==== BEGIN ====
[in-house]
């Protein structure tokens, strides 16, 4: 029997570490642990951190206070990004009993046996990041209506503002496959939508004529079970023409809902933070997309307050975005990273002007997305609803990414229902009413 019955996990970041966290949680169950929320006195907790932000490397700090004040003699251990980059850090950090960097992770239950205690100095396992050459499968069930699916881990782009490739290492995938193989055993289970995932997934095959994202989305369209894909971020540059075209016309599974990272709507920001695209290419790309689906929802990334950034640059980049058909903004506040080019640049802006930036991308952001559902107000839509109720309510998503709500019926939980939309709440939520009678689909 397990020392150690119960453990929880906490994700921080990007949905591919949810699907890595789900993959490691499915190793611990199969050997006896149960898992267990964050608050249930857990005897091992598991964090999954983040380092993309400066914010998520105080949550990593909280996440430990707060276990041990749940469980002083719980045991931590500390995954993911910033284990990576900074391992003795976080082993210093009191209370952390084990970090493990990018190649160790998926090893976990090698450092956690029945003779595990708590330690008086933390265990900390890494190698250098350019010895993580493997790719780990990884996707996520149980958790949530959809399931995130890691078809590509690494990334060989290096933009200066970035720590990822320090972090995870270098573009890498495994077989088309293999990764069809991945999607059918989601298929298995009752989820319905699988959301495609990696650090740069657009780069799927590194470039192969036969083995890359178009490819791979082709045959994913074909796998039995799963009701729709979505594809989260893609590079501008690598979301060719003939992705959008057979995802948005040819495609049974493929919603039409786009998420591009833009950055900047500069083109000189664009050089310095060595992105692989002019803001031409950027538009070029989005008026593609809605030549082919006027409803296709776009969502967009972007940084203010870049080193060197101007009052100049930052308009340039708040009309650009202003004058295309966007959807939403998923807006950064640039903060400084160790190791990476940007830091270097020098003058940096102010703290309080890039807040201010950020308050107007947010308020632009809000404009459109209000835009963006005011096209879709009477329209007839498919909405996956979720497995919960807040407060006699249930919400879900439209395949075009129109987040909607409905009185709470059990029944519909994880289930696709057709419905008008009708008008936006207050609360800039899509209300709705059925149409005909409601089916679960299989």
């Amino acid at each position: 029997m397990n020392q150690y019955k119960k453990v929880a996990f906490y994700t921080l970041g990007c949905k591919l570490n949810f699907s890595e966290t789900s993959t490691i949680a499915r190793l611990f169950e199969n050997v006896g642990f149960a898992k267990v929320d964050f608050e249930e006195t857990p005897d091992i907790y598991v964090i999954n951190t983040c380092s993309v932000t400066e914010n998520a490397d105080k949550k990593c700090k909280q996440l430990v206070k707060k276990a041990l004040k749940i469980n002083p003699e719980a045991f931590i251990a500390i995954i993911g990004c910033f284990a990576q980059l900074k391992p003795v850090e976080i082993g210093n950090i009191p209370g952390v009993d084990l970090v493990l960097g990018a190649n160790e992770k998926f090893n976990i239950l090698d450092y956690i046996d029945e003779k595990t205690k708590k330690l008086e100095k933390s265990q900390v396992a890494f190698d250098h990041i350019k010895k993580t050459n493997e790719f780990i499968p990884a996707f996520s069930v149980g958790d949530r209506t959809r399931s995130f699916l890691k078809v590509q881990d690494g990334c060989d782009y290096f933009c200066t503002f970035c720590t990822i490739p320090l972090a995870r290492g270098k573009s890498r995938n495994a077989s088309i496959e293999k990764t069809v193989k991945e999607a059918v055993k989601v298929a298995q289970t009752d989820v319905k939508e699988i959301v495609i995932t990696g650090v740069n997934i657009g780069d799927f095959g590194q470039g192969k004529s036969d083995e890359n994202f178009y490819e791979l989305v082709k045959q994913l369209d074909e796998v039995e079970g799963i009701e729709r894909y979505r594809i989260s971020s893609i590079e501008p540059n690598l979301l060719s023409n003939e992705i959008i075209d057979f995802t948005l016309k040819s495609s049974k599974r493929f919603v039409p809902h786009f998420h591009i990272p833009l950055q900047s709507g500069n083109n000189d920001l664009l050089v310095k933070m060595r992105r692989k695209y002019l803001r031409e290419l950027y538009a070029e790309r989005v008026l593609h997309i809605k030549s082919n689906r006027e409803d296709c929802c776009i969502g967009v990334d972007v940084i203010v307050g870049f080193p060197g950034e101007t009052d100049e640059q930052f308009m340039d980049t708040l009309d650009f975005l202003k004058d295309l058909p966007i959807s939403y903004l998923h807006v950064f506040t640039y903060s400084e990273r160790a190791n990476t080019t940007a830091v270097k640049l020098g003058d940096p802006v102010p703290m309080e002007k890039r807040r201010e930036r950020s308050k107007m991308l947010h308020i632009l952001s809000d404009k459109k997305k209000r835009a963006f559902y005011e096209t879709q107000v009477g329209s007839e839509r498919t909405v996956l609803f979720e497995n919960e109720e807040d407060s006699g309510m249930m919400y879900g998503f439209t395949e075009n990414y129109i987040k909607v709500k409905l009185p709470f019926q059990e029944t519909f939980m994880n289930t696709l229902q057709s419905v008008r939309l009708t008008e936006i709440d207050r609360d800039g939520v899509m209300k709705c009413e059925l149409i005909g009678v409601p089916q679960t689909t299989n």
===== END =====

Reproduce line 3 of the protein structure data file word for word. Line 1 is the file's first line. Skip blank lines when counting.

């Amino acid at each position: 029997m397990n020392q150690y019955k119960k453990v929880a996990f906490y994700t921080l970041g990007c949905k591919l570490n949810f699907s890595e966290t789900s993959t490691i949680a499915r190793l611990f169950e199969n050997v006896g642990f149960a898992k267990v929320d964050f608050e249930e006195t857990p005897d091992i907790y598991v964090i999954n951190t983040c380092s993309v932000t400066e914010n998520a490397d105080k949550k990593c700090k909280q996440l430990v206070k707060k276990a041990l004040k749940i469980n002083p003699e719980a045991f931590i251990a500390i995954i993911g990004c910033f284990a990576q980059l900074k391992p003795v850090e976080i082993g210093n950090i009191p209370g952390v009993d084990l970090v493990l960097g990018a190649n160790e992770k998926f090893n976990i239950l090698d450092y956690i046996d029945e003779k595990t205690k708590k330690l008086e100095k933390s265990q900390v396992a890494f190698d250098h990041i350019k010895k993580t050459n493997e790719f780990i499968p990884a996707f996520s069930v149980g958790d949530r209506t959809r399931s995130f699916l890691k078809v590509q881990d690494g990334c060989d782009y290096f933009c200066t503002f970035c720590t990822i490739p320090l972090a995870r290492g270098k573009s890498r995938n495994a077989s088309i496959e293999k990764t069809v193989k991945e999607a059918v055993k989601v298929a298995q289970t009752d989820v319905k939508e699988i959301v495609i995932t990696g650090v740069n997934i657009g780069d799927f095959g590194q470039g192969k004529s036969d083995e890359n994202f178009y490819e791979l989305v082709k045959q994913l369209d074909e796998v039995e079970g799963i009701e729709r894909y979505r594809i989260s971020s893609i590079e501008p540059n690598l979301l060719s023409n003939e992705i959008i075209d057979f995802t948005l016309k040819s495609s049974k599974r493929f919603v039409p809902h786009f998420h591009i990272p833009l950055q900047s709507g500069n083109n000189d920001l664009l050089v310095k933070m060595r992105r692989k695209y002019l803001r031409e290419l950027y538009a070029e790309r989005v008026l593609h997309i809605k030549s082919n689906r006027e409803d296709c929802c776009i969502g967009v990334d972007v940084i203010v307050g870049f080193p060197g950034e101007t009052d100049e640059q930052f308009m340039d980049t708040l009309d650009f975005l202003k004058d295309l058909p966007i959807s939403y903004l998923h807006v950064f506040t640039y903060s400084e990273r160790a190791n990476t080019t940007a830091v270097k640049l020098g003058d940096p802006v102010p703290m309080e002007k890039r807040r201010e930036r950020s308050k107007m991308l947010h308020i632009l952001s809000d404009k459109k997305k209000r835009a963006f559902y005011e096209t879709q107000v009477g329209s007839e839509r498919t909405v996956l609803f979720e497995n919960e109720e807040d407060s006699g309510m249930m919400y879900g998503f439209t395949e075009n990414y129109i987040k909607v709500k409905l009185p709470f019926q059990e029944t519909f939980m994880n289930t696709l229902q057709s419905v008008r939309l009708t008008e936006i709440d207050r609360d800039g939520v899509m209300k709705c009413e059925l149409i005909g009678v409601p089916q679960t689909t299989n």